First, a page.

Mr. Tobias Adrian, Mr. James Morsink, and Miss Liliana B Schumacher
This paper explains specifics of stress testing at the IMF. After a brief section on the evolution of stress tests at the IMF, the paper presents the key steps of an IMF staff stress test. They are followed by a discussion on how IMF staff uses stress tests results for policy advice. The paper concludes by identifying remaining challenges to make stress tests more useful for the monitoring of financial stability and an overview of IMF staff work program in that direction. Stress tests help assess the resilience of financial systems in IMF member countries and underpin policy advice to preserve or restore financial stability. This assessment and advice are mainly provided through the Financial Sector Assessment Program (FSAP). IMF staff also provide technical assistance in stress testing to many its member countries. An IMF macroprudential stress test is a methodology to assess financial vulnerabilities that can trigger systemic risk and the need of systemwide mitigating measures. The definition of systemic risk as used by the IMF is relevant to understanding the role of its stress tests as tools for financial surveillance and the IMF’s current work program. IMF stress tests primarily apply to depository intermediaries, and, systemically important banks.
Unlike most nonfinancial corporations, in a market-based economy, banks are subject to a special regime of licensing, regulation, and supervision (hereinafter also “prudential regulation”). In a market-based economy, the function of banks differs from that of other enterprises, calling for special treatment of banks by the state.
Banks require a strong legal framework providing certainty concerning their rights and obligations under the law and permitting them to enforce their financial claims expeditiously and effectively against counterparties in default. Conversely, weaknesses in the legal system that create uncertainties concerning the existence and enforceability of property rights increase the risk that, as debtors hiding behind such weaknesses default on their obligations, banks will not be able to collect on their claims. Inefficiencies in the judicial processing of financial claims by banks may inhibit the marketing of financial assets and reduce their value; this often results in unhealthy accumulations of nonperforming assets on banks’ balance sheets, weakening the banking system as a whole. Meanwhile, banks will cover these risks and market inefficiencies in the form of higher charges, creating upward pressure on transaction costs throughout the economy.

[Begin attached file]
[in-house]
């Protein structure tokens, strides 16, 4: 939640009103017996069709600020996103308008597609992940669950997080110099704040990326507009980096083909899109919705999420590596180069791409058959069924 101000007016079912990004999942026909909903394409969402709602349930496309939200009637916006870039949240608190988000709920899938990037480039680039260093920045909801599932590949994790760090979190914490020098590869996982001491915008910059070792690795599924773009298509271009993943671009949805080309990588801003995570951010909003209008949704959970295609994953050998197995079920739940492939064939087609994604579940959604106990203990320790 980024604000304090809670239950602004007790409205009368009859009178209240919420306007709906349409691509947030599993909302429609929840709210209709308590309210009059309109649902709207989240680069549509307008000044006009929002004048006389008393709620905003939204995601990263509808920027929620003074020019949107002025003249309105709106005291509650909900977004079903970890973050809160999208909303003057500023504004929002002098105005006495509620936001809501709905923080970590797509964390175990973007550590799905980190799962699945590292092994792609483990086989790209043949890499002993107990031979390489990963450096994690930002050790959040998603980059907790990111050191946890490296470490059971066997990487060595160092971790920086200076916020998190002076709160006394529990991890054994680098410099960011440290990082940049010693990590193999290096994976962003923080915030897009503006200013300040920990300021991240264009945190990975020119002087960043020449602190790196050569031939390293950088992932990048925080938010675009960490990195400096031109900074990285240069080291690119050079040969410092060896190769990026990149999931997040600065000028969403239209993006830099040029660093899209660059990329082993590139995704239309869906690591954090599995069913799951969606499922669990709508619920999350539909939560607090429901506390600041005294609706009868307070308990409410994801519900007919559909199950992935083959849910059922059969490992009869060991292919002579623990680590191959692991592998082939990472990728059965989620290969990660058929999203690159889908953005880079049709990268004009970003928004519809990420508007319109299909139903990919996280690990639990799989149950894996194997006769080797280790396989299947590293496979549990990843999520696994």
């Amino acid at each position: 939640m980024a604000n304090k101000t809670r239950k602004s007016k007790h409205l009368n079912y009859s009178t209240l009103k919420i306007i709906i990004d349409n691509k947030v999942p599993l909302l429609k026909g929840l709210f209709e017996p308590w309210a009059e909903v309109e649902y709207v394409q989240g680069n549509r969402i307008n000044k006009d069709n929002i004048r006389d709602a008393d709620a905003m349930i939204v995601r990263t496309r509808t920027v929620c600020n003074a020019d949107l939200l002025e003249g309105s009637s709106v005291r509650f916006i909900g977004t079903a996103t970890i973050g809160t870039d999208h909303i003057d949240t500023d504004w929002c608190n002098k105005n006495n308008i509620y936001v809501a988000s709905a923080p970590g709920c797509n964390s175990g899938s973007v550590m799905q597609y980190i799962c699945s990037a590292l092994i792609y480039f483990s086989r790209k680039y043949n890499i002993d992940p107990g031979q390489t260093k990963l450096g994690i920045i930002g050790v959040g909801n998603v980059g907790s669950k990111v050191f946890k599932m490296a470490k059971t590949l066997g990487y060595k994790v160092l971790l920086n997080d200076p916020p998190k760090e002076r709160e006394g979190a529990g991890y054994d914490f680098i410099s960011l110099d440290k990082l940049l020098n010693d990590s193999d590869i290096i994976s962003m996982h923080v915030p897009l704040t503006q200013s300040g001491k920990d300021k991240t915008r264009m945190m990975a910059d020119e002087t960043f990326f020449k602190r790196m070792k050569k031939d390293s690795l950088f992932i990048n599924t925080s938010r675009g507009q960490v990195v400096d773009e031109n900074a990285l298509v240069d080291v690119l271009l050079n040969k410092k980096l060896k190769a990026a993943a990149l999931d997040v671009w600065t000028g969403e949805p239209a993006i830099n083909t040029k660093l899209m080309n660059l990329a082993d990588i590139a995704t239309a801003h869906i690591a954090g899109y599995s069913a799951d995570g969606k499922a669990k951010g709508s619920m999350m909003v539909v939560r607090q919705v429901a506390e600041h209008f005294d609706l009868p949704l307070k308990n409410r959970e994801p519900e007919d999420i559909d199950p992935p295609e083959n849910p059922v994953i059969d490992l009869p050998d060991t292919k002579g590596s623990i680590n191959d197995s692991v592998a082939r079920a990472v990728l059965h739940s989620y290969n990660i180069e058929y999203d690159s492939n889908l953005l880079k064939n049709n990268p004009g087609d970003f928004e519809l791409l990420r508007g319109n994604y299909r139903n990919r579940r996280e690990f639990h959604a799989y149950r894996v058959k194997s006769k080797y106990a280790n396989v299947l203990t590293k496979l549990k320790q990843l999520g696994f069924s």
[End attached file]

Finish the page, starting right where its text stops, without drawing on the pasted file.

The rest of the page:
Regulatory intervention includes all action taken by the bank regulator with respect to a bank in response to continuing violations of prudential law (banking law, implementing regulations, etc.) on the part of that bank. Thereby, the bank regulator intervenes directly or indirectly in the bank’s management and operations.
The paper discusses key incentive-related issues of the sovereign debt restructuring mechanism recently outlined by the IMF First Deputy Managing Director. The structure of incentives in the mechanism should be consistent with the principle of favoring market-oriented, voluntary solutions to financial crises. The paper frames the mechanism in the context of involving the private sector in financial crisis resolution (PSI), and identifies the conditions for setting up an appropriate incentive structure. The paper explores issues relating to the functioning of the mechanism, including access policy on IMF resources; the power to activate the mechanism; its relation with intermediate PSI instruments; and its impact on investment in emerging markets.
This paper examines the Insurance Regulation and Supervision for Cyprus’s Financial Sector Assessment Program. The domestic nonlife market is dominated by motor insurance which accounted for 58 percent of net premiums. All Cypriot business is reinsured with nondomiciled reinsurers. Health insurance is regulated as nonlife business when written as add-ons to accident and sickness or as life business when written with life policies. A number of professional bodies and self-regulatory industry associations complement the regulatory regime for the insurance industry.
International Monetary Fund. Monetary and Capital Markets Department
This Technical Note provides an update on the Austrian insurance industry and an analysis of its regulatory and supervisory regime. The structure of the domestic insurance sector has remained largely stable since the last update. At Q3-2012 there were 50 insurance companies with assets of €108 billion, making up nearly 40 percent of GDP. Although insurance portfolios are largely concentrated in high-quality bonds, they have significant exposure to European banks. Most insurance companies in Austria appear well capitalized under the Solvency I regime. The industry remains profitable though margins have come under some pressure recently.
This paper presents a factual update of the Insurance Core Principles including insurance sector market and regulatory developments for Switzerland. Regulatory reforms since 2003 have updated Switzerland’s regulatory and supervisory regime for the insurance industry to bring it in line with international best practices. The Insurance Supervision Law (ISL) has reoriented the regulatory focus and expanded the regulatory scope to include group/conglomerate supervision, corporate governance, risk management, and market conduct of insurance intermediaries. The ISL also provides for a range of corrective and preventive regulatory measures.